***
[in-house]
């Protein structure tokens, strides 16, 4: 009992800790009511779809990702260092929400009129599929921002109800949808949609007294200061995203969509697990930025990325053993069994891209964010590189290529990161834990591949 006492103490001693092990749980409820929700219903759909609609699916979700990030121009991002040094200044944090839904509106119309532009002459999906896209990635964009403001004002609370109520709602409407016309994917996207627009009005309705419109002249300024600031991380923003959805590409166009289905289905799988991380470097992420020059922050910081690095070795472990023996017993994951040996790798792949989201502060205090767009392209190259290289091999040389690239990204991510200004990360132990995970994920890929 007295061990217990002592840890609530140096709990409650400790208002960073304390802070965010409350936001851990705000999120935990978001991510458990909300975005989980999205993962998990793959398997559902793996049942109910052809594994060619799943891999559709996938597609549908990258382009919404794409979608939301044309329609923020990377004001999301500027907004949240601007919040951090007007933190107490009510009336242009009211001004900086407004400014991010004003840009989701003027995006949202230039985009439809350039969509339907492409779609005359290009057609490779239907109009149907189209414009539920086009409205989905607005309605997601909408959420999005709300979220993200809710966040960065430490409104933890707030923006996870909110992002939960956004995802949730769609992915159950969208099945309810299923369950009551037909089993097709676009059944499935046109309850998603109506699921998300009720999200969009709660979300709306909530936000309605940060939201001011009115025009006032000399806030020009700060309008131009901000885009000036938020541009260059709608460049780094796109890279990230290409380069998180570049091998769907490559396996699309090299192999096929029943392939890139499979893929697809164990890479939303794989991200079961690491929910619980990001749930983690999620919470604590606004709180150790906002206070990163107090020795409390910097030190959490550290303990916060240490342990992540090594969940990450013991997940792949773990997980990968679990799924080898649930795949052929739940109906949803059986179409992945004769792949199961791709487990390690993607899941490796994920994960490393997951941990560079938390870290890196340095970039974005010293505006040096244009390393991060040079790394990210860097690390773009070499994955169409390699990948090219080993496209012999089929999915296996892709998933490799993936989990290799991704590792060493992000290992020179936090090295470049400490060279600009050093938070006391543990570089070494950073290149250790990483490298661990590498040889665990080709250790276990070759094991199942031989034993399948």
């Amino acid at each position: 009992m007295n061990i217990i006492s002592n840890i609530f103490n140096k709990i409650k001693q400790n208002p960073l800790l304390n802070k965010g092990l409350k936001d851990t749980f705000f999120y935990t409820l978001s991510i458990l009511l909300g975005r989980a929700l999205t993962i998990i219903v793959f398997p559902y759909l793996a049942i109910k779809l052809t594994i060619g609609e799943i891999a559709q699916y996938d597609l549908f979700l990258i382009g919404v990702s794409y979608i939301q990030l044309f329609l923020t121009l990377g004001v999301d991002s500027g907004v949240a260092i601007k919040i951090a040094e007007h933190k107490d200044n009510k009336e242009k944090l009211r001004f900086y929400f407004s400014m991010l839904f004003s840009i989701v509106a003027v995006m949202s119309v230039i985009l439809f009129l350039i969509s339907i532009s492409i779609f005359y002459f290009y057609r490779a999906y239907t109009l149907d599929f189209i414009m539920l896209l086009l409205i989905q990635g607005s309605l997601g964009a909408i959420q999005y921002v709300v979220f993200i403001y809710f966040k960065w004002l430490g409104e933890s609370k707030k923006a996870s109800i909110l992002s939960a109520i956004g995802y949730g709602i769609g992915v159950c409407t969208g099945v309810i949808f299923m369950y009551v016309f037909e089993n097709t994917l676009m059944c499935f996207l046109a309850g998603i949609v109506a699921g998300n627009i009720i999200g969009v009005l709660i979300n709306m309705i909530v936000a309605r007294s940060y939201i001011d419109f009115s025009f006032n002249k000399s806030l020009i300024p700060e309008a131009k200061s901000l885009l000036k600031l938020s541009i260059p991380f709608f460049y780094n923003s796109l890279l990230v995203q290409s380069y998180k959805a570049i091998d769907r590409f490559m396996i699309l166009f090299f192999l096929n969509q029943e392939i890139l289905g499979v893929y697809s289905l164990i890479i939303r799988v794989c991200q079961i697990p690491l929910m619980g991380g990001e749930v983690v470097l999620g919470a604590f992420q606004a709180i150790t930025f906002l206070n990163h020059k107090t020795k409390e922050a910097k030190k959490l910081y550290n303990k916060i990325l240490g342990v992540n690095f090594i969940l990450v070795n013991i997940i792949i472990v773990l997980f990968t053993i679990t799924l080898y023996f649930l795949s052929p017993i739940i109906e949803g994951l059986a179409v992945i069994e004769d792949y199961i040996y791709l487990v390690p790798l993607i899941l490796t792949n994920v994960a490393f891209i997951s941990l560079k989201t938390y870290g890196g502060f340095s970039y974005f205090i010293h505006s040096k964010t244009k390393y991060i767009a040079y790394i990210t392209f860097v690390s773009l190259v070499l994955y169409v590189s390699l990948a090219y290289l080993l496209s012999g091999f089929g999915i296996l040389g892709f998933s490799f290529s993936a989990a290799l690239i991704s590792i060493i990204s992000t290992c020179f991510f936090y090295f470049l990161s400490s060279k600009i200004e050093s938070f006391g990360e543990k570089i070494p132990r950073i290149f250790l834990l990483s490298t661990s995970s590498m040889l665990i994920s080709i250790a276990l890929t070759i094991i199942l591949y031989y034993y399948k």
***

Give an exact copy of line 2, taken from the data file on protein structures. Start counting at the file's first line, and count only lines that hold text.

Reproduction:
């Protein structure tokens, strides 16, 4: 009992800790009511779809990702260092929400009129599929921002109800949808949609007294200061995203969509697990930025990325053993069994891209964010590189290529990161834990591949 006492103490001693092990749980409820929700219903759909609609699916979700990030121009991002040094200044944090839904509106119309532009002459999906896209990635964009403001004002609370109520709602409407016309994917996207627009009005309705419109002249300024600031991380923003959805590409166009289905289905799988991380470097992420020059922050910081690095070795472990023996017993994951040996790798792949989201502060205090767009392209190259290289091999040389690239990204991510200004990360132990995970994920890929 007295061990217990002592840890609530140096709990409650400790208002960073304390802070965010409350936001851990705000999120935990978001991510458990909300975005989980999205993962998990793959398997559902793996049942109910052809594994060619799943891999559709996938597609549908990258382009919404794409979608939301044309329609923020990377004001999301500027907004949240601007919040951090007007933190107490009510009336242009009211001004900086407004400014991010004003840009989701003027995006949202230039985009439809350039969509339907492409779609005359290009057609490779239907109009149907189209414009539920086009409205989905607005309605997601909408959420999005709300979220993200809710966040960065430490409104933890707030923006996870909110992002939960956004995802949730769609992915159950969208099945309810299923369950009551037909089993097709676009059944499935046109309850998603109506699921998300009720999200969009709660979300709306909530936000309605940060939201001011009115025009006032000399806030020009700060309008131009901000885009000036938020541009260059709608460049780094796109890279990230290409380069998180570049091998769907490559396996699309090299192999096929029943392939890139499979893929697809164990890479939303794989991200079961690491929910619980990001749930983690999620919470604590606004709180150790906002206070990163107090020795409390910097030190959490550290303990916060240490342990992540090594969940990450013991997940792949773990997980990968679990799924080898649930795949052929739940109906949803059986179409992945004769792949199961791709487990390690993607899941490796994920994960490393997951941990560079938390870290890196340095970039974005010293505006040096244009390393991060040079790394990210860097690390773009070499994955169409390699990948090219080993496209012999089929999915296996892709998933490799993936989990290799991704590792060493992000290992020179936090090295470049400490060279600009050093938070006391543990570089070494950073290149250790990483490298661990590498040889665990080709250790276990070759094991199942031989034993399948």